Beans are packed with nutrients, yet often neglected. They are a plant-based protein containing soluble fiber, which can help lower cholesterol and improve blood sugar control.
Research has shown fiber-rich diets may reduce the risk of heart disease, diabetes, high blood pressure, and cancer – and beans are a great way to boost your intake.
Add them by:
Dietary fiber: essential for a healthy diet. Mayo Clinic; 2015. Accessed October 2018.
Garden-Robinson J and K McNeal. All about beans nutrition, health henefits, preparation, and use in menus. North Dakota State University Food and Nutrition; 2013. Accessed October 2018.
Position of the Academy of Nutrition and Dietetics: health implications of dietary fiber. JAND. 2015; 115 (11): 1861- 1870.
With various protein supplements on the market, choosing one can be confusing – so let’s break down some common types.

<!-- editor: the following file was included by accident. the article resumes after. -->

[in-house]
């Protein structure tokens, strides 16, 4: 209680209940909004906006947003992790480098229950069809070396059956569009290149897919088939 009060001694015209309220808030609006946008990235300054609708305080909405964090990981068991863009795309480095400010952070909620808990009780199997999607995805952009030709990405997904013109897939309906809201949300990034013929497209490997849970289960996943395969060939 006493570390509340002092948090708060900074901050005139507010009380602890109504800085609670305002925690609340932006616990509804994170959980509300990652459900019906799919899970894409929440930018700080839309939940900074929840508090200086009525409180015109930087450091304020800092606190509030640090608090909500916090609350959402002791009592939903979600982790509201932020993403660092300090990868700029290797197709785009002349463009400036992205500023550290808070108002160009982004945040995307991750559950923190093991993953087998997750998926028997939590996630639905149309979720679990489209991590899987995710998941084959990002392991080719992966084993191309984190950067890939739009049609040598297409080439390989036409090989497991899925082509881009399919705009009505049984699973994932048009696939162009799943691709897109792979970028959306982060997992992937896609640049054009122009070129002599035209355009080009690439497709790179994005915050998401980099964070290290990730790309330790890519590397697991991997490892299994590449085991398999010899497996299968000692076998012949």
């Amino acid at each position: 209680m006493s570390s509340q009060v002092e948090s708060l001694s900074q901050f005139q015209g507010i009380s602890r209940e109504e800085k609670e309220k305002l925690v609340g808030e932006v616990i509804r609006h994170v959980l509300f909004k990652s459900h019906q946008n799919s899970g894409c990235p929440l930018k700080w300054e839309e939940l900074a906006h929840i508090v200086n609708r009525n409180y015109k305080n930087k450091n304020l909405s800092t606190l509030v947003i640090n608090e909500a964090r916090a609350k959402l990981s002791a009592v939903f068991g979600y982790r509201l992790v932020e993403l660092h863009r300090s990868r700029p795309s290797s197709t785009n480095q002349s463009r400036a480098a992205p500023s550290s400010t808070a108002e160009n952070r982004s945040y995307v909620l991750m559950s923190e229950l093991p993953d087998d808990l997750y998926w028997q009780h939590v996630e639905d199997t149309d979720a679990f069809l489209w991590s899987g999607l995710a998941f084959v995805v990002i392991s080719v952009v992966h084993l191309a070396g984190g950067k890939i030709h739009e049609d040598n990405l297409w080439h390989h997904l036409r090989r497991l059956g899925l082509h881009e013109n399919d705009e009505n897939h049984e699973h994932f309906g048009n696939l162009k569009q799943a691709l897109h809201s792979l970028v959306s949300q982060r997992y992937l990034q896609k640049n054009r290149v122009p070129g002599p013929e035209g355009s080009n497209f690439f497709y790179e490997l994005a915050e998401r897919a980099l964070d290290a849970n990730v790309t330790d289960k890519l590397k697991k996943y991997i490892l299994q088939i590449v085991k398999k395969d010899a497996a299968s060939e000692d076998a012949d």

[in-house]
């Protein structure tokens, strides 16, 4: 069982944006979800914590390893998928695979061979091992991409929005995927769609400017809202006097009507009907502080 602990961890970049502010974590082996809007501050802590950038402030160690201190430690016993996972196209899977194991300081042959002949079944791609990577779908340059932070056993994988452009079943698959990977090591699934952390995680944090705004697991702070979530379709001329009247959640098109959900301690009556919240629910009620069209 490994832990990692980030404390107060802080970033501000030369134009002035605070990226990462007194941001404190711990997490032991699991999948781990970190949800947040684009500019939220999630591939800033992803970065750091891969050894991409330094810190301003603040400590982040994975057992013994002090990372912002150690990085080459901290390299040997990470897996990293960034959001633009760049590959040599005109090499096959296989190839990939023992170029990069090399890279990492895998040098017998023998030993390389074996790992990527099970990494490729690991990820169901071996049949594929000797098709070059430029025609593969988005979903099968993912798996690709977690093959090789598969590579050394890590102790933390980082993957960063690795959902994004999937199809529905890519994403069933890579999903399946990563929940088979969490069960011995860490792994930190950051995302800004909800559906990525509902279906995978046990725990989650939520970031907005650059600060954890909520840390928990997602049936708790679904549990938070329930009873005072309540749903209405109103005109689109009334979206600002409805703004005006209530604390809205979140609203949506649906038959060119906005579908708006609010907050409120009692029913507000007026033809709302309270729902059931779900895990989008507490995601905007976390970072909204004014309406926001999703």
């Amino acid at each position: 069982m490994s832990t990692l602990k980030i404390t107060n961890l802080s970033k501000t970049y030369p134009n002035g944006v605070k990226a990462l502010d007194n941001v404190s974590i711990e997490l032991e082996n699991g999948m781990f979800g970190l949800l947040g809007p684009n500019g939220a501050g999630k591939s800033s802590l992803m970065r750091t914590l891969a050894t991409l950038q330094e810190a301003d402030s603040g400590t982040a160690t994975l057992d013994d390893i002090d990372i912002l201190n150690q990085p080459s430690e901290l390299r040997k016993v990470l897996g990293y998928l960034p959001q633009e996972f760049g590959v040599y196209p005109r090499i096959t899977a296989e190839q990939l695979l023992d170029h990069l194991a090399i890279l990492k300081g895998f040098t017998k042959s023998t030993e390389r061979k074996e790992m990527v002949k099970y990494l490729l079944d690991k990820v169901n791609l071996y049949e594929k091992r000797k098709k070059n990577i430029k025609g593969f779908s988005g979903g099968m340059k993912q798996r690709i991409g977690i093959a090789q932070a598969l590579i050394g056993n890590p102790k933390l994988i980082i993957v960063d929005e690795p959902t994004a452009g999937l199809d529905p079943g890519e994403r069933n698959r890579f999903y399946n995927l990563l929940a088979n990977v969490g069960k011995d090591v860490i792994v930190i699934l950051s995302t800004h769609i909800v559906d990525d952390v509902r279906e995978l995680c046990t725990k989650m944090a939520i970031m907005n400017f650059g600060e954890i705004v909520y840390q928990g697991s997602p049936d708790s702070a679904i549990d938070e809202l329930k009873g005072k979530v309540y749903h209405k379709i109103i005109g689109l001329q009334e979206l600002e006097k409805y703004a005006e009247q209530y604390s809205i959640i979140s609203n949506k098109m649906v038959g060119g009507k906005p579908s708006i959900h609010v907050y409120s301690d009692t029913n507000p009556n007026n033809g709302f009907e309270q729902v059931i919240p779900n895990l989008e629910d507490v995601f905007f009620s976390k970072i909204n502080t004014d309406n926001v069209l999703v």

Do You Need One?
Supplements are not essential for muscle growth or weight loss.
Chicken, fish, eggs, yogurt, tofu, soy milk, beans, and nuts provide ample protein plus vitamins and minerals that supplements may lack, making whole foods equally effective – if not more so.
If you include a protein source with most meals and snacks you probably do not need a supplement.
Be aware supplements may contain added sugars and artificial ingredients and are not approved by the FDA before sale.
Caspero, A., Protein and the Athlete — How Much Do You Need? Academy of Nutrition and Dietetics, 2017. Accessed July 2018.
Giles-Smith, K., Milk Proteins: Packing a Powerful Nutritional Punch. Today’s Dietitian, 2013. 15(3): 26.
Roy, B., Milk: The New Sports Drink? A Review. Journal of the International Society of Sports Nutrition, 2008. 5:15.
Ruscigno, M., Pea Protein. Today’s Dietitian, 2016. 18(12): 32.
Wein, D. and M. Miraglia, Whey Protein Vs Casein Protein and Optimal Recovery. National Strength and Conditioning Association Performance Training Journal. Accessed July 2018.